Hunting season is fast approaching, and it’s time to choose your weapon. If you’d rather get away from firearms but don’t have the strength or the skill to hunt with a compound bow, there’s a middle ground you can enjoy in the form of a crossbow. Here are some tips and tricks to help you choose a hunting crossbow that will serve you well for seasons to come.
Benefits of Crossbows vs. Longbows
If you’re thinking about bow-hunting, a longbow might be the first thing that comes to mind. The problem with longbows is that they require a high level of skill to hit your target every time. You have to be able to maintain perfect shooting form when you draw the bow, regardless of how tired or sore you are after a day of tracking game or hiding in a tree blind.
A crossbow, on the other hand, is simpler to use, even for beginners. If you can handle a .22 rifle, you can handle a crossbow.
Crossbows are also deadlier than longbows, at least when you’re looking at the speed the bolts or arrow can travel. A compound bow can shoot a 364-grain arrow at 289 feet per second. A crossbow, on the other hand, can fire a 400-grain bolt at 385 feet per second, with many topping 400 feet per second.
Choose the Highest Draw Weight You Can Manage
The higher the draw weight of a hunting crossbow, the faster and more accurately you can fire a bolt. Make sure you check your state regulations when it comes to crossbow hunting to determine the maximum draw weight you’re allowed to use. Depending on the state, you can expect to find crossbows that range from 75-125 pounds, while most hunting crossbows tend to top 150-175 pounds. You may find some with more than 200 pounds.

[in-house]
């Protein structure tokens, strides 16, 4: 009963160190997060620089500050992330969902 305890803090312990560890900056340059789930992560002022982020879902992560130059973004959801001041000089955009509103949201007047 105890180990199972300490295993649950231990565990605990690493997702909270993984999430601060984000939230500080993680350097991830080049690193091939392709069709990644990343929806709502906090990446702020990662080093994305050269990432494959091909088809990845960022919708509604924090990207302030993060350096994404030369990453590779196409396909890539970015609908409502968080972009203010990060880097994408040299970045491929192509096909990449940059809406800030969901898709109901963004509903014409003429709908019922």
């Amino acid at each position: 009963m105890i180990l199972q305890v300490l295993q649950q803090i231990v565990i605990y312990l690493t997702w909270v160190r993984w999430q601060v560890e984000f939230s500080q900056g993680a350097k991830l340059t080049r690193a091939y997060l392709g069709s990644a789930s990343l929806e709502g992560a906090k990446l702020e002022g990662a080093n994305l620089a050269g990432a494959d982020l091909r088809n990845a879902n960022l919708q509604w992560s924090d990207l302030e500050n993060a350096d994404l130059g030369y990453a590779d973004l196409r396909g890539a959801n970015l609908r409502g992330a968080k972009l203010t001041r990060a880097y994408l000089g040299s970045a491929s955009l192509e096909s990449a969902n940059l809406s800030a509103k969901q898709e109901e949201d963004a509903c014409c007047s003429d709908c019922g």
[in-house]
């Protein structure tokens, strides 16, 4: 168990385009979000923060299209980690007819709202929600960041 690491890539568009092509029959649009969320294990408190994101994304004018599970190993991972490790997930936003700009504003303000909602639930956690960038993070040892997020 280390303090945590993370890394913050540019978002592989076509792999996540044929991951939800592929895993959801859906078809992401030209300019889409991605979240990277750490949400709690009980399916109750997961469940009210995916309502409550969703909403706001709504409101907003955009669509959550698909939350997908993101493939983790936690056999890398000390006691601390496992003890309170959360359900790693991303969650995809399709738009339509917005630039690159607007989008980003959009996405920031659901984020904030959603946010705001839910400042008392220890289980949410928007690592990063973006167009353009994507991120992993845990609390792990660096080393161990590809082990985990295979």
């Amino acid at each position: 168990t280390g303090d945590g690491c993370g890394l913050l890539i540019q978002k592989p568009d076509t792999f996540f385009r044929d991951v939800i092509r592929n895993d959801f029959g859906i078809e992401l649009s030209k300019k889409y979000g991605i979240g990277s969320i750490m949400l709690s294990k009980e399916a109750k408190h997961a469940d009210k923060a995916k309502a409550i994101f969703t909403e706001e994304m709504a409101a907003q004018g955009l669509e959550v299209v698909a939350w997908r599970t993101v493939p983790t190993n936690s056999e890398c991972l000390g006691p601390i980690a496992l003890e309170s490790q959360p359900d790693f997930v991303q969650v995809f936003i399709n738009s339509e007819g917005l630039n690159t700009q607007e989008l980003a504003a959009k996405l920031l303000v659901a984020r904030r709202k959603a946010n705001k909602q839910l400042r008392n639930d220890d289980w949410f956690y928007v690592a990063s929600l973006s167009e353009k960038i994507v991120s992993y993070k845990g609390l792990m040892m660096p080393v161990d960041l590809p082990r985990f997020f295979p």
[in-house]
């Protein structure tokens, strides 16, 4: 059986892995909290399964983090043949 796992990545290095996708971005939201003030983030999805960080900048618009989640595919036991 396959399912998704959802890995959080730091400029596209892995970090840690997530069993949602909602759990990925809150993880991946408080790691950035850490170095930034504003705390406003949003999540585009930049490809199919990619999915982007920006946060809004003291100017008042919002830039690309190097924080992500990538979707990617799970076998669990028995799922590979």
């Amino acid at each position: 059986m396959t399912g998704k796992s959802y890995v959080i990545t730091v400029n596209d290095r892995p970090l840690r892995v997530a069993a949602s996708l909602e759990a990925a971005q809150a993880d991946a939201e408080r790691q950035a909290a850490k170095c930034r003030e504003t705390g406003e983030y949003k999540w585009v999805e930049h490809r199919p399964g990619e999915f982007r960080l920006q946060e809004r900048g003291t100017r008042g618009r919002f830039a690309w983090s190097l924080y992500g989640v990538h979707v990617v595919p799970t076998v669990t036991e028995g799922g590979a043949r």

Try out different draw weights and choose the highest you can manage safely. The higher the draw weight, the faster your bolts will fly and the easier your crossbow will be to use.
Recurve or Compound Crossbows?
When you’re choosing a hunting crossbow, you’ve got two options — recurve or compound. Recurve crossbows are more traditional and don’t have any pulleys. They’re easier to maintain, but they’re harder to cock and louder when you fire them. The chances are high that if you miss your aim on the first shot, the sound of your recurve crossbow will scare away your game.
Compound crossbows are faster to load, quieter to fire and are easier to draw at a higher draw weight. Compound and recurve crossbows may have similar draw weight, but compounds will usually be smaller, lighter and easier to manage. The downside of a compound is that if something breaks or fails, you’ll need to take it to a specialist for repairs.
Choose the Best Bow in Your Budget
Ideally, you’ll want to choose the best bow that you can afford. You can get a decent hunting bow for $300-$1,000, or as a kit with arrows, a cocking device and a quiver for $1,500. Remember, as with most things, you get what you pay for. If you’re going to use this crossbow regularly for hunting or practice, invest in something that will serve you well for seasons to come.
Practice, Practice, Practice
The best thing that you can do when choosing a hunting crossbow is to practice with it, both before you take it out into the field and while you’re out hunting. A crossbow will tend to be more accurate than a longbow and require less practice, making it perfect for beginners.